Doc follows Lawren Harris into the mystic
His glowing canvases are familiar to all of us, but a new documentary reminds us that the work of Lawren Harris was illuminated in ways history tends to forget.
“I always adored them, but I didn’t know about his spiritual background and his intent in the paintings,” says artist turned filmmaker Nancy Lang, whose film Where the Universe Sings: The Spiritual Journey of Lawren Harris, directed with Peter Raymont, opens in Vancouver on Friday (January 27).
The clue is right there in the title. Lang and Raymont’s movie suggests that Harris’s interest in the mystic school of theosophy—quite vogueish at the time he joined Toronto’s Lodge of the International Theosophical Society in the early ’20s—provided a theoretical backbone to his trajectory as an artist, informing the radiant visions he eventually produced.
“Harris believed that beauty was something that would lend to spiritual inner stability and solace,” Lang tells the Straight, in a call from Toronto. “He meditated, he did yoga, he would have his granola every morning.” Theosophy, she adds, “was applied to his art in that he was trying to find that sense of the divine. He was deliberately setting out to create paintings that take you to a place that’s eternal and more enduring, that’s beyond our everyday lives, that’s timeless. They’re almost like altarpieces, some of them. You can stand in front of them and meditate.”
Making an appearance in Where the Universe Sings, actor (and avid collector) Steve Martin speaks of Harris’s “metaphysics of landscape”, while author-historian Lisa Christensen appraises 1929’s iconic Mount Robson with the words: “He could give you the absolute most simple path to follow to become as spiritually enlightened as he wanted to be, by following theosophy. He could communicate that to you through his paintings.”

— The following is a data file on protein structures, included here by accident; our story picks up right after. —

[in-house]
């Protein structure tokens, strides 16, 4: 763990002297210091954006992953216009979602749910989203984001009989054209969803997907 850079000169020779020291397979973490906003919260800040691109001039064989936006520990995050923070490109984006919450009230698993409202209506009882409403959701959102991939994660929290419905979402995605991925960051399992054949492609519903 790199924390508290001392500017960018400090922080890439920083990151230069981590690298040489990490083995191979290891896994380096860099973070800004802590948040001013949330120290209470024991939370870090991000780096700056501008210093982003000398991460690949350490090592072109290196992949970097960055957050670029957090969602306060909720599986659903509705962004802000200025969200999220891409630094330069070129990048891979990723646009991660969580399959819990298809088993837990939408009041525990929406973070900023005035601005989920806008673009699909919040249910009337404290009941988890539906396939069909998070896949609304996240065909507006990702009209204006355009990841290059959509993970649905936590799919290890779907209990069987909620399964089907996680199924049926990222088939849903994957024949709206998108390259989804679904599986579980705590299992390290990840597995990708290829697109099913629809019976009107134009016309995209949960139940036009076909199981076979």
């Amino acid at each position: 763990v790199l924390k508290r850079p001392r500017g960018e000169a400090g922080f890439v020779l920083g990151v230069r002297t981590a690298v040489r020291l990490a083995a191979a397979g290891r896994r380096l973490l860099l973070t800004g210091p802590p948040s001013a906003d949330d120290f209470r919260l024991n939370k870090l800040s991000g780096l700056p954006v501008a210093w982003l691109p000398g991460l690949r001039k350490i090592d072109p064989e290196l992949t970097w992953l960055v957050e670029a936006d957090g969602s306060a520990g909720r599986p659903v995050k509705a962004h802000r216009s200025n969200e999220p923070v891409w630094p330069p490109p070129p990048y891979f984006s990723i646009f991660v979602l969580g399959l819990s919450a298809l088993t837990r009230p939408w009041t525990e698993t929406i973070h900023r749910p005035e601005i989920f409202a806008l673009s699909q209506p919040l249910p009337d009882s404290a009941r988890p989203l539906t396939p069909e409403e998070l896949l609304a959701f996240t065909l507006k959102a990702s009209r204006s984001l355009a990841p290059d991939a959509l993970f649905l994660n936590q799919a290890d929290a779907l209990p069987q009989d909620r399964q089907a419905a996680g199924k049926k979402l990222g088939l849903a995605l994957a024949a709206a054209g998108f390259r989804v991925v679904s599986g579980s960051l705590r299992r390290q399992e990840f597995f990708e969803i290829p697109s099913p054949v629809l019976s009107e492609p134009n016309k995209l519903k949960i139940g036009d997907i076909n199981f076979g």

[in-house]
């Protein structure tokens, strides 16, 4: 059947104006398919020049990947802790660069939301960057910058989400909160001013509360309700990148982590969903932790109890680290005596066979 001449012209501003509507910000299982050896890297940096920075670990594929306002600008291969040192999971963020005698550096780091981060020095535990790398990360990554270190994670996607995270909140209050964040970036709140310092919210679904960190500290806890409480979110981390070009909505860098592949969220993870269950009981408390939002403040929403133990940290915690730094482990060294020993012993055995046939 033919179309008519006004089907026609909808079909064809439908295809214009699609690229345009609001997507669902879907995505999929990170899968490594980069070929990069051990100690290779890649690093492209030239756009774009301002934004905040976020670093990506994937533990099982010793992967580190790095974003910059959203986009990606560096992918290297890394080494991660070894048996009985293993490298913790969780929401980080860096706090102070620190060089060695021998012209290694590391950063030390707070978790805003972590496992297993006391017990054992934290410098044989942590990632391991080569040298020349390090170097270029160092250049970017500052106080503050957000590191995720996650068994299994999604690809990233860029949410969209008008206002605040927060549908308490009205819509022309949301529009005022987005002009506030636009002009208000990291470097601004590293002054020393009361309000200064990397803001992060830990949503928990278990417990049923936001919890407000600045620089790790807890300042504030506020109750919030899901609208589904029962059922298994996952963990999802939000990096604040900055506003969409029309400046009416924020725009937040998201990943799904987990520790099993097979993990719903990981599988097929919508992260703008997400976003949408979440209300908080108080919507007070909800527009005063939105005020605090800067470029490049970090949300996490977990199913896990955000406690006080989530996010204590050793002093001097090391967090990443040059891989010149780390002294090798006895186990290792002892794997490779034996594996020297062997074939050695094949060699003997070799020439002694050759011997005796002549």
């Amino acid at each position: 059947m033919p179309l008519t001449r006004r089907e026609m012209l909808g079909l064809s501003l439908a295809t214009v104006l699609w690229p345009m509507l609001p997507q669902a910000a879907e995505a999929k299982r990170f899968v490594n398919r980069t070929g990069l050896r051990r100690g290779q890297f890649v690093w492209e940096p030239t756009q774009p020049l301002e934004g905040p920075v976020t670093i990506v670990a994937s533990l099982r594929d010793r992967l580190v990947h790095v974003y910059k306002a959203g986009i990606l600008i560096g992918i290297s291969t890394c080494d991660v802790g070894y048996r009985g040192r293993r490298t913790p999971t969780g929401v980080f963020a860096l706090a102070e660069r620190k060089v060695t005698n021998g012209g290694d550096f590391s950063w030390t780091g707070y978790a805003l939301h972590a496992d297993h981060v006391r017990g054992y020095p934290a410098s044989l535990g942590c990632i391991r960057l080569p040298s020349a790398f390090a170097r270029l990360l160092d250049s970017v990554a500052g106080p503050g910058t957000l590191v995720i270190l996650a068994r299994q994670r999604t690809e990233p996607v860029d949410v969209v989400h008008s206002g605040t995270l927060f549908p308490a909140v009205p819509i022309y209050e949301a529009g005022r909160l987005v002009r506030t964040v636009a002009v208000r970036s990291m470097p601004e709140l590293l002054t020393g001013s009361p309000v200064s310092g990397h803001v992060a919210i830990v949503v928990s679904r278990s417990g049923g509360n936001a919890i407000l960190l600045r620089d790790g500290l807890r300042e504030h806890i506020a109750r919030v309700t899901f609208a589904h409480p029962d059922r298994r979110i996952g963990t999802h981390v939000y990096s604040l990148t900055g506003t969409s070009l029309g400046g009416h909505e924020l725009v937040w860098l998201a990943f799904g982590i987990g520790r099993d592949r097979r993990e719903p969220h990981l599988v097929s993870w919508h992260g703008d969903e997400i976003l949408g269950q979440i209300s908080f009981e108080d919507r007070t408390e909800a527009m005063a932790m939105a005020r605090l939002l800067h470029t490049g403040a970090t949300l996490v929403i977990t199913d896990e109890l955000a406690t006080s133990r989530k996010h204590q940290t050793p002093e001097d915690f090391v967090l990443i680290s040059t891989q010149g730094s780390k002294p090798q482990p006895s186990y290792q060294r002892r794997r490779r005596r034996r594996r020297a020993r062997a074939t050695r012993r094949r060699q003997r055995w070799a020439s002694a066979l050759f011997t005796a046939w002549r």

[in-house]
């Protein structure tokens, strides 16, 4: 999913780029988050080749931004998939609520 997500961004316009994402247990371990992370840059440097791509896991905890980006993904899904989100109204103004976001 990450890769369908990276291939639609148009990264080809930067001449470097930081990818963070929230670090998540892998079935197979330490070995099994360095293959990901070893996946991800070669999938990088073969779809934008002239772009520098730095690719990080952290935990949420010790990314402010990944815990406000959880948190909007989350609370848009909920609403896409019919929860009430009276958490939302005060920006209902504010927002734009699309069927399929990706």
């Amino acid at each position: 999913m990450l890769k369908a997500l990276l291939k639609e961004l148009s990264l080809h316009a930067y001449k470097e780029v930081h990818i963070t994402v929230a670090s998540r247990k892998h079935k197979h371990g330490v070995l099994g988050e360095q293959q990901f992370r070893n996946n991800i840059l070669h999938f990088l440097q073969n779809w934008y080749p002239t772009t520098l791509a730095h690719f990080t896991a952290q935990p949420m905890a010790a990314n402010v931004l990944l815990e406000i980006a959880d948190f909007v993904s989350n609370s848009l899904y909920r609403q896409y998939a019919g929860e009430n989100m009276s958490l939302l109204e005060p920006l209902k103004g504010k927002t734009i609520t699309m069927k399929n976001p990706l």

Lang and Raymont are also careful not to belabour the point. Where the Universe Sings offers a crisp and satisfying overview of Harris’s life and development as an artist, from his formative time depicting Toronto’s working-class neighbourhoods to the internationally renowned nature studies he would produce in his peak Group of Seven years during visits to Lake Superior, the Arctic, and the Rockies.
It was in Alberta, Lang candidly reveals, that Harris would have a full-bore encounter with the mystical. “There are several people who were with him and who talk about how he had an ecstatic moment when he went up to Mount Lefroy, above Lake Louise,” she says. “He did start speaking in tongues.” That information was imparted to the filmmakers by people including Christensen, though it isn’t widely known. “Those kinds of things didn’t get shared easily with his friends,” she says. “Everyone respected his desire for privacy.”
Perhaps equally intriguing is Harris’s turn to abstract composition, which he pursued until his death in Vancouver in 1970. In Lang’s view, it’s here, in a house overlooking Jericho Beach, that the aging artist produced the purest expression of his spiritual journey and an attendant yearning, perhaps, for its next vital step. “Are you frightened of dying?” Harris is asked in a rare clip. “No, I think it’ll be darned interesting,” he replies.
“There could be a whole movie on just his abstract work,” Lang says. “It’s really fascinating what he did. Those abstracts, at the end, they’re not of this world anymore. It’s not a mountain or tree. It’s just a lightfilled space.”
In Where the Universe Sings: The Spiritual Journey of Lawren Harris, the Group of Seven’s most beloved figure is driven by the esoteric teachings of theosophy